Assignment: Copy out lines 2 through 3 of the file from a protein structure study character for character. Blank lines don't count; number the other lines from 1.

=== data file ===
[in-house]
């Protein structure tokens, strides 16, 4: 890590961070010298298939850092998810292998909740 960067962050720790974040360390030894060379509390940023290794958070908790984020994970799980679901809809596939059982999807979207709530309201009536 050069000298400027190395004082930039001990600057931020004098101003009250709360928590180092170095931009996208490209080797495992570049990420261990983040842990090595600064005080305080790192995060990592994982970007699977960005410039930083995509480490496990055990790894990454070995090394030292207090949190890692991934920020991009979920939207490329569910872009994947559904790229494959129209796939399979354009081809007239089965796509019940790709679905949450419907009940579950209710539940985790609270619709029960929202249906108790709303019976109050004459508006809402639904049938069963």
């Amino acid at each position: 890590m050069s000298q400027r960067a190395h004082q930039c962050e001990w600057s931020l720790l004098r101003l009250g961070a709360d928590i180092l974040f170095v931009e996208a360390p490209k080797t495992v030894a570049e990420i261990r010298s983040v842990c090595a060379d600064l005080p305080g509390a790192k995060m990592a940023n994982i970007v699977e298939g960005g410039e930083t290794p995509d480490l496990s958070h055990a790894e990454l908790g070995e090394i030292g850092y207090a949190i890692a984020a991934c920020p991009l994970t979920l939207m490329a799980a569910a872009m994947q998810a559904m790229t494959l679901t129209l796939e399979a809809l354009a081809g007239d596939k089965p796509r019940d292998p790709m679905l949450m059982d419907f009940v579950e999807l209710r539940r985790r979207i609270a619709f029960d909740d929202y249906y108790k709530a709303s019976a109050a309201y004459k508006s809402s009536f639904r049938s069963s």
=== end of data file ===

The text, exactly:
């Protein structure tokens, strides 16, 4: 890590961070010298298939850092998810292998909740 960067962050720790974040360390030894060379509390940023290794958070908790984020994970799980679901809809596939059982999807979207709530309201009536 050069000298400027190395004082930039001990600057931020004098101003009250709360928590180092170095931009996208490209080797495992570049990420261990983040842990090595600064005080305080790192995060990592994982970007699977960005410039930083995509480490496990055990790894990454070995090394030292207090949190890692991934920020991009979920939207490329569910872009994947559904790229494959129209796939399979354009081809007239089965796509019940790709679905949450419907009940579950209710539940985790609270619709029960929202249906108790709303019976109050004459508006809402639904049938069963």
């Amino acid at each position: 890590m050069s000298q400027r960067a190395h004082q930039c962050e001990w600057s931020l720790l004098r101003l009250g961070a709360d928590i180092l974040f170095v931009e996208a360390p490209k080797t495992v030894a570049e990420i261990r010298s983040v842990c090595a060379d600064l005080p305080g509390a790192k995060m990592a940023n994982i970007v699977e298939g960005g410039e930083t290794p995509d480490l496990s958070h055990a790894e990454l908790g070995e090394i030292g850092y207090a949190i890692a984020a991934c920020p991009l994970t979920l939207m490329a799980a569910a872009m994947q998810a559904m790229t494959l679901t129209l796939e399979a809809l354009a081809g007239d596939k089965p796509r019940d292998p790709m679905l949450m059982d419907f009940v579950e999807l209710r539940r985790r979207i609270a619709f029960d909740d929202y249906y108790k709530a709303s019976a109050a309201y004459k508006s809402s009536f639904r049938s069963s």